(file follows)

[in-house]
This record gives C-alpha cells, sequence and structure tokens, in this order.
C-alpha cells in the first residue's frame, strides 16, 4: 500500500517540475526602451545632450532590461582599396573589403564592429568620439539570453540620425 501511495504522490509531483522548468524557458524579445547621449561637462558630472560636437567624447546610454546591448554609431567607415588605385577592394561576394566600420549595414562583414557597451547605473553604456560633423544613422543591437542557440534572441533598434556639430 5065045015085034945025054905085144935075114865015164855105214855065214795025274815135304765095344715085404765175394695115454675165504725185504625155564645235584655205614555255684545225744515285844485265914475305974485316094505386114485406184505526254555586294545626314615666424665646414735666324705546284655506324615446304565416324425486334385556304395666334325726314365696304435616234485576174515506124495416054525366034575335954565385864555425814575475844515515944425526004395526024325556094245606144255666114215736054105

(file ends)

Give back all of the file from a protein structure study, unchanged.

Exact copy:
[in-house]
This record gives C-alpha cells, sequence and structure tokens, in this order.
C-alpha cells in the first residue's frame, strides 16, 4: 500500500517540475526602451545632450532590461582599396573589403564592429568620439539570453540620425 501511495504522490509531483522548468524557458524579445547621449561637462558630472560636437567624447546610454546591448554609431567607415588605385577592394561576394566600420549595414562583414557597451547605473553604456560633423544613422543591437542557440534572441533598434556639430 5065045015085034945025054905085144935075114865015164855105214855065214795025274815135304765095344715085404765175394695115454675165504725185504625155564645235584655205614555255684545225744515285844485265914475305974485316094505386114485406184505526254555586294545626314615666424665646414735666324705546284655506324615446304565416324425486334385556304395666334325726314365696304435616234485576174515506124495416054525366034575335954565385864555425814575475844515515944425526004395526024325556094245606144255666114215736054105